Still, quality will be the key word here: judging by what Microsoft have chosen to show us, even the default cockpits will be far more functional than anything the Redmond-based giant has cared to provide us with in earlier iterations of their products; the latest previews have suggested the presence of new aerodynamics and meteorological models that will be shown off during the coming months.
Unfortunately, it does not look like Laminar have much to counter with, at least not in the current state of their simulator. The introduction of Metal and Vulkan is due primarily to the future depreciation of the OpenGL API, and by itself contributes little to an enhanced user experience. The company has shown a characteristic disregard for the wishes of developers, as can be seen in the persistent lack of terrain editing facilities.
X-Plane must evolve beyond the engineering tool that it once was; it needs to become a full-blown flight simulator. Microsoft has shown exemplary conduct in its press strategy for the new simulator – where traditionally small companies have succeeded well, Microsoft have understood that a closed approach no longer works in the Internet age, and, to that effect, have provided the community with a detailed development roadmap, which is something we are not used to from such a large company. It goes without saying that the Microsoft team has at its disposal much larger development budgets than Laminar ever will, but this should be seen as giving Laminar a chance to stand out and differentiate itself – where it can do so is third party support. It’s looking increasingly likely that MS will eventually want to intervene in the unsolicited entertainment use of P3D. In such a situation, established developers would either have to submit to giving Microsoft a cut of their beef (which major developers, at least in the niche study-level segment, are unwilling to do) or embrace X-Plane, which will likely remain less commercialized for longer.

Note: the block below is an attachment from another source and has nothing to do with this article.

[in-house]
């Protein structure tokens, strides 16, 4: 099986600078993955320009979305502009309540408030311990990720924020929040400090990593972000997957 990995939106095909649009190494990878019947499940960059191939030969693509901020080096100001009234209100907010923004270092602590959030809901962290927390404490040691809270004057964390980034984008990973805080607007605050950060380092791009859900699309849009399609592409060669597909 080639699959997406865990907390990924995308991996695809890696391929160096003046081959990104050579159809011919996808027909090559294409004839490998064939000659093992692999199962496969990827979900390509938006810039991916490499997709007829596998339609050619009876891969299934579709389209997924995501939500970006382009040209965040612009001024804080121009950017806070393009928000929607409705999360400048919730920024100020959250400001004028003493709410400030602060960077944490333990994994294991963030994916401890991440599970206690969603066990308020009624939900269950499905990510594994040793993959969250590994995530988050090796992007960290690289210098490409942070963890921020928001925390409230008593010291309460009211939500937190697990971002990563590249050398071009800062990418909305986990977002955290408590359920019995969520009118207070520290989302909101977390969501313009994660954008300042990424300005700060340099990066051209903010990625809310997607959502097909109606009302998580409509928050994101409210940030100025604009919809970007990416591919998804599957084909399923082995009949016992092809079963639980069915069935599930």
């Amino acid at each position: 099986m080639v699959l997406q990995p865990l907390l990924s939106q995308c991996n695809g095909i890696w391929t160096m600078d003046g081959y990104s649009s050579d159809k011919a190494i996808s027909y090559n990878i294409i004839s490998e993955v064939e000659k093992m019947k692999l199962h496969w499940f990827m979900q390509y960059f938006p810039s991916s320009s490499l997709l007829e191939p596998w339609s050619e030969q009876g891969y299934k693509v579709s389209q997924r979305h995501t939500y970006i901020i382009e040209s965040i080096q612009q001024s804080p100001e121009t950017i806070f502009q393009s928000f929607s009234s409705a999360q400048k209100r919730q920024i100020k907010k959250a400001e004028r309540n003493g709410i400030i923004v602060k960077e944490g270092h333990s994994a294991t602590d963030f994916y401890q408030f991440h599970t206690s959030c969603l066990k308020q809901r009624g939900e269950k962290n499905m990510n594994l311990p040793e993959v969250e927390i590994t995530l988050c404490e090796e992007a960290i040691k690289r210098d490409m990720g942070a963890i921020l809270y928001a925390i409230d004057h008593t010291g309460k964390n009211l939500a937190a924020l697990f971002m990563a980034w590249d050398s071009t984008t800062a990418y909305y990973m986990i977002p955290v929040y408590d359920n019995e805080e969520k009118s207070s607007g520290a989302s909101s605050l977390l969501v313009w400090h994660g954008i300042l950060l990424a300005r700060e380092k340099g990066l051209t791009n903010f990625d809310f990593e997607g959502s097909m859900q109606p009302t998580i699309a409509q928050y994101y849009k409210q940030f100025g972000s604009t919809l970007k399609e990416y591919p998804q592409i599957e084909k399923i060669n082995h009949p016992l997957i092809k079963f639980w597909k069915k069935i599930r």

Going forward, Laminar and the third party developers will have to find each other: Laminar needs to invest additional resources in the continued development of the product, including major features, whereas third party developers will need to understand that the collective consciousness of the user base has established an implicit minimum standard, especially for aircraft. Even in the lower price segments, a relatively high level of interactivity should be considered the starting point. Nonfunctional controls are no longer acceptable, as the competing platform seems now capable of providing an out-of-the-box experience comparable with current medium-tier payware. And where is the proper ATC system anyway? Originally crafted for X-Plane 10 by developer Chris Serio, this branch of the product, along with integrated airspace and ATC unit data, has failed to retain the priority it needs in Laminar’s plans. How relevant those plans will be in just six months from now, is anybody’s guess.
Threshold encourages informed discussion and debate - though this can only happen if all commenters remain civil when voicing their opinions.